Rick Kozin, a spokesman for the Polk County emergency operations centre, said hundreds of volunteers were helping to fill more sand bags in an effort to provide a barrier against floodwater.
"There's still a lot of water in the river. The situation still remains serious," he said.
Serious flooding has hit the entire US Midwest, including parts of South Dakota, Minnesota, Wisconsin, Nebraska, Illinois, Indiana, Kansas, Oklahoma and Arkansas.
Houses and cars were swept along by rushing floodwaters in the Iowan city of Cedar Rapids, where the Cedar River breached its banks.
The floodwaters there are now beginning to recede but authorities have called on residents to limit their water use to drinking.
"The city continues to be very dangerous but we are doing everything in our power to get people access to their homes as soon as possible in a safe manner," Jeff Beauregard, Cedar Rapids' mayor, said.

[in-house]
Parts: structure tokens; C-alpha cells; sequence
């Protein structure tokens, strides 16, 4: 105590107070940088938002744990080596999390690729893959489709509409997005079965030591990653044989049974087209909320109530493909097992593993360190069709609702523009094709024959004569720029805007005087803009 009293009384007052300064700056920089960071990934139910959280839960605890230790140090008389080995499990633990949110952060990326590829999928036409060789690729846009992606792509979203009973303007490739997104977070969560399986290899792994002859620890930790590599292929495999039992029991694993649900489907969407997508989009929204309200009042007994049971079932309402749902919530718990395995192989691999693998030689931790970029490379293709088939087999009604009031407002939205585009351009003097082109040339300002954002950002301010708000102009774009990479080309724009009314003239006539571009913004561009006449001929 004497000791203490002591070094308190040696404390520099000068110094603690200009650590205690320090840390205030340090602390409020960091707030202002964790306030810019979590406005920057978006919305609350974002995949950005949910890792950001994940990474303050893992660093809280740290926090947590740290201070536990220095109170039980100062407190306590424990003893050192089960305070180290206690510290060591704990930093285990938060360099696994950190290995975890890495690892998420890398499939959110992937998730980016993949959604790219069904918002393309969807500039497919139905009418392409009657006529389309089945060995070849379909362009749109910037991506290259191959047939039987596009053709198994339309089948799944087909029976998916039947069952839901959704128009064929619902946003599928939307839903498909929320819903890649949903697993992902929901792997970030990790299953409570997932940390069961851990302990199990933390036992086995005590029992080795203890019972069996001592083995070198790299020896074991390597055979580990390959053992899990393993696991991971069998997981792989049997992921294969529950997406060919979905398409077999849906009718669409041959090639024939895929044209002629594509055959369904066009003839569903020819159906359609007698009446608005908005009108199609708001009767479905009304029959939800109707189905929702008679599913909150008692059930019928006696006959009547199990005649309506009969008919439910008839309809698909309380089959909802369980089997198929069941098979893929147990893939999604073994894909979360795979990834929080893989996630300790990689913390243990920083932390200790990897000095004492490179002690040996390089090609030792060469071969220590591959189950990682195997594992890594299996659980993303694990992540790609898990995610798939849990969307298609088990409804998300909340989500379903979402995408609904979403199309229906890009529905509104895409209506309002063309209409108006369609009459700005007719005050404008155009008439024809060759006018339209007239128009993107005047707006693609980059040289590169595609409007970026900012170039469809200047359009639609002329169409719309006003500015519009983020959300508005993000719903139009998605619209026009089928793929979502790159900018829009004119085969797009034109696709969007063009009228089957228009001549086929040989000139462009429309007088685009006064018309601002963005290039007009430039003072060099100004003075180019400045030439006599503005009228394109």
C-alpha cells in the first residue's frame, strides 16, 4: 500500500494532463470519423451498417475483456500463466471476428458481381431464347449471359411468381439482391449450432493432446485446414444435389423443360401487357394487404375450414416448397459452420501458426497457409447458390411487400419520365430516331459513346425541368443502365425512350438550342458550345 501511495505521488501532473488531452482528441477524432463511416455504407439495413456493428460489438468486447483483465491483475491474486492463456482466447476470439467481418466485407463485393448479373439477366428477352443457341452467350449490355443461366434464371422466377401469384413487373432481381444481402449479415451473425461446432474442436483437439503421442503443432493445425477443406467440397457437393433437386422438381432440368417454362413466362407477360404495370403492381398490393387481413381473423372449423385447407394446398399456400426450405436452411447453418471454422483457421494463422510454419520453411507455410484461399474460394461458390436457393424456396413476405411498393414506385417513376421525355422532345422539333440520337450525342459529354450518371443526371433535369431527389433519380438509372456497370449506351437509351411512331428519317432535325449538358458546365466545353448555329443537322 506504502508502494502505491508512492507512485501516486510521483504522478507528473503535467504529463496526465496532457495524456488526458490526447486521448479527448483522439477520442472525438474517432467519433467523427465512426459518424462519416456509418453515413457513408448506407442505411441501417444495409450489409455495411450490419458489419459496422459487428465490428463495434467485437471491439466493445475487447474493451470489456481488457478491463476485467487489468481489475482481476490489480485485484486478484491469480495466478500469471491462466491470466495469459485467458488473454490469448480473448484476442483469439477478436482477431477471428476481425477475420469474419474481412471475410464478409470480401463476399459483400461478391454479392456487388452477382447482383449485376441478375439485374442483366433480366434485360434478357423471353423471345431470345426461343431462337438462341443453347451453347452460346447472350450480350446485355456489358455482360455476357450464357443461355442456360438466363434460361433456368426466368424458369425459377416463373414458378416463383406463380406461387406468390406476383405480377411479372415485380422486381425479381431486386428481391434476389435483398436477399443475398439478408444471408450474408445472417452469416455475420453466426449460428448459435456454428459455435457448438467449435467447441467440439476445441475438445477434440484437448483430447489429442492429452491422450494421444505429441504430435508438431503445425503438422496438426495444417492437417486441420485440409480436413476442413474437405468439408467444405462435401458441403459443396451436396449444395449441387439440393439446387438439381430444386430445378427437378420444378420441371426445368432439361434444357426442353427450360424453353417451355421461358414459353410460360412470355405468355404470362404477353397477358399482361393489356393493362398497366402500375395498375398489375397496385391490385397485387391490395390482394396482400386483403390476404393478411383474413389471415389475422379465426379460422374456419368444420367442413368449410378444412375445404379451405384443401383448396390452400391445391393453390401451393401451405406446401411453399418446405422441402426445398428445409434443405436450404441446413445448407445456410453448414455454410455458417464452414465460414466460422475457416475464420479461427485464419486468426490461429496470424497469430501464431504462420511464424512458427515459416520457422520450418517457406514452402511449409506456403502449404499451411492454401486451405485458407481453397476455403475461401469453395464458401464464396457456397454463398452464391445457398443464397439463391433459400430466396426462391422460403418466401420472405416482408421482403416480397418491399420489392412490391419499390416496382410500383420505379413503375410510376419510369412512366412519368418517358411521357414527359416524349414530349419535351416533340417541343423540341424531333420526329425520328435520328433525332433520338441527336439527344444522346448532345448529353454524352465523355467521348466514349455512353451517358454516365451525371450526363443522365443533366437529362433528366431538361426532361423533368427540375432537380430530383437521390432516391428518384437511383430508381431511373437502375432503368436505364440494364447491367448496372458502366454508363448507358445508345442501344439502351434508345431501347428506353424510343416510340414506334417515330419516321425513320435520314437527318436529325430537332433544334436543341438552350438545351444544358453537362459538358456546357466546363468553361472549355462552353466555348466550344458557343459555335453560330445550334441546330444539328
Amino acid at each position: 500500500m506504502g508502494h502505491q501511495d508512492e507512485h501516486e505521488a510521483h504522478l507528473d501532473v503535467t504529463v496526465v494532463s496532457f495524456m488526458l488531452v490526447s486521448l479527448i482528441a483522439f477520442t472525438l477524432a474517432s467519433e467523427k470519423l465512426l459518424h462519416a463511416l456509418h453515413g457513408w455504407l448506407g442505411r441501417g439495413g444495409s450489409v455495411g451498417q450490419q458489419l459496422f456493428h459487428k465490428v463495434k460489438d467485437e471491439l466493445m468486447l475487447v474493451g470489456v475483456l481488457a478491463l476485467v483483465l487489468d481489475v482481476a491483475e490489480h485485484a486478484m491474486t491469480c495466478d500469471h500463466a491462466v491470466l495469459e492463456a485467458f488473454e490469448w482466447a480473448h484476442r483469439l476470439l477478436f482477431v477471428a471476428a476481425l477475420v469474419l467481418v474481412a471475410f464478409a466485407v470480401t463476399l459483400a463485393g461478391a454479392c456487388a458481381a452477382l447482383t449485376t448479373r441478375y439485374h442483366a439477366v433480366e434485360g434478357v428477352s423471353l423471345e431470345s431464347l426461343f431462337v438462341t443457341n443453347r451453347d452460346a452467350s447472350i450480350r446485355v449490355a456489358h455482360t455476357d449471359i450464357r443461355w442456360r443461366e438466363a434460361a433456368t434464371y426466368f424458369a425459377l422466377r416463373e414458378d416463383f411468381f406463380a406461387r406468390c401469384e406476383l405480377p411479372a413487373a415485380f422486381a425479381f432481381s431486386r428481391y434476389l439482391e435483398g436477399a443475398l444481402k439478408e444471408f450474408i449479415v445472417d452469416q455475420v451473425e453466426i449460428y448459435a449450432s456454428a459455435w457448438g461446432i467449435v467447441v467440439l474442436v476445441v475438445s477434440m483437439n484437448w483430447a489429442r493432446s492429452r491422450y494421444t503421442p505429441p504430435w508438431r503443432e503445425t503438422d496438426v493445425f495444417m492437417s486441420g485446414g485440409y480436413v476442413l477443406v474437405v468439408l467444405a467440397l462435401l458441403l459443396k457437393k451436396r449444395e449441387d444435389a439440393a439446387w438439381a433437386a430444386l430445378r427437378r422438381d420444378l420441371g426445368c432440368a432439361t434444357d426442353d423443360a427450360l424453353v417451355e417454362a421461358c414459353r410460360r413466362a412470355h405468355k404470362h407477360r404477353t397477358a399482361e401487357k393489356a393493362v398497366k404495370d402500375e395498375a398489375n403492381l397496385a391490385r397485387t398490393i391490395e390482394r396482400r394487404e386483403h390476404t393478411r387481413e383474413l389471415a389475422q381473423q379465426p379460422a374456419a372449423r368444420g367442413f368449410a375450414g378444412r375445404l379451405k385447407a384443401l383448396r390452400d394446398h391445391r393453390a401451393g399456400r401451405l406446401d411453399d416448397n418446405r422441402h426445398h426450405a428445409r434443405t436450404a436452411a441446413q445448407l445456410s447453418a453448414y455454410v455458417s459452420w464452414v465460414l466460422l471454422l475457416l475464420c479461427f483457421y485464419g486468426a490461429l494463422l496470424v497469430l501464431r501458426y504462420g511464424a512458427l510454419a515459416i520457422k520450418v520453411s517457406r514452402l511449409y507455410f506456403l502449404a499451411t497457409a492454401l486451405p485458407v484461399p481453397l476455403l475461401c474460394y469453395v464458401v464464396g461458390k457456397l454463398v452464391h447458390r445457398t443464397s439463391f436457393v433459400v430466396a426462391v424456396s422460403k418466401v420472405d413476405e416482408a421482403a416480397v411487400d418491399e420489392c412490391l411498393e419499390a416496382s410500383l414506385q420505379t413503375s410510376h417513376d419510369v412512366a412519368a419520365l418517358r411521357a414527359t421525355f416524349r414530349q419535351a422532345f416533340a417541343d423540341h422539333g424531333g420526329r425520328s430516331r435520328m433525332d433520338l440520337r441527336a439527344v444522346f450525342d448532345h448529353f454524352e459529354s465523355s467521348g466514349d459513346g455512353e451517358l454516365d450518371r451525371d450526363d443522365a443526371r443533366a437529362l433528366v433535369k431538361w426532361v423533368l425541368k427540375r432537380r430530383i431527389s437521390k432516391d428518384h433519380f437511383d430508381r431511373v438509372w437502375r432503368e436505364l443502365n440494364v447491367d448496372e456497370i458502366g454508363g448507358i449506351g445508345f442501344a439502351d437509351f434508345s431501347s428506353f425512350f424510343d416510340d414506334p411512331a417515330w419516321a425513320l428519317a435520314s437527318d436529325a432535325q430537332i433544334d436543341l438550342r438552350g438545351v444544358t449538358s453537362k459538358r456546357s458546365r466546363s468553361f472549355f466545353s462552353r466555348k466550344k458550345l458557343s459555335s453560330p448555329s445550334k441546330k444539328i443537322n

Extreme weather has left at least 16 people dead and thousands homeless in Iowa in the last three weeks, Bret Voorhees, spokesman for the Iowa Homeland Security and Emergency Management, said.
The disaster began when a major tornado struck on May 25. It was followed by heavy rains and on Wednesday another tornado tore across western Iowa.
The flooding, which has swept across America's corn belt, is likely to put further pressure on already high food prices.
Up to 20 percent of Iowa's crops have been lost due to the storms and flooding, according to initial estimates.